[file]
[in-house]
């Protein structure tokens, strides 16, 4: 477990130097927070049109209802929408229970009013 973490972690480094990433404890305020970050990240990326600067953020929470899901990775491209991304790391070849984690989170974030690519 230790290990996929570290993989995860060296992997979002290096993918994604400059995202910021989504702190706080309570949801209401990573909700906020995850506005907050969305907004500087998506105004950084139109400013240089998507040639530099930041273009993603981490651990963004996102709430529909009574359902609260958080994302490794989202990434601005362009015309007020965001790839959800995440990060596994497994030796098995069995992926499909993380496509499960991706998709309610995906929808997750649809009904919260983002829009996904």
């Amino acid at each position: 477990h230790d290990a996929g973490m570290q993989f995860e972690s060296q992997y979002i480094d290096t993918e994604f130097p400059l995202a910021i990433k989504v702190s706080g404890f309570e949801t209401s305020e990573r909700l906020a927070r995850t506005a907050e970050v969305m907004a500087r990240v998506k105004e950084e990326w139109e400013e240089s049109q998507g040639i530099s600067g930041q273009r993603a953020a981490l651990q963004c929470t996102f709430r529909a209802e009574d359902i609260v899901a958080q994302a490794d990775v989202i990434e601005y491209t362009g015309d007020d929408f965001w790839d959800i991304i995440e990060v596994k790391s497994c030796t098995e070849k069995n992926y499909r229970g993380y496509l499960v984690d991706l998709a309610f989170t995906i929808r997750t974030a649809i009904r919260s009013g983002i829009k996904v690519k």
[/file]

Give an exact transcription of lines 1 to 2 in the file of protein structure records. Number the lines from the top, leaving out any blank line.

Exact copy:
[in-house]
């Protein structure tokens, strides 16, 4: 477990130097927070049109209802929408229970009013 973490972690480094990433404890305020970050990240990326600067953020929470899901990775491209991304790391070849984690989170974030690519 230790290990996929570290993989995860060296992997979002290096993918994604400059995202910021989504702190706080309570949801209401990573909700906020995850506005907050969305907004500087998506105004950084139109400013240089998507040639530099930041273009993603981490651990963004996102709430529909009574359902609260958080994302490794989202990434601005362009015309007020965001790839959800995440990060596994497994030796098995069995992926499909993380496509499960991706998709309610995906929808997750649809009904919260983002829009996904």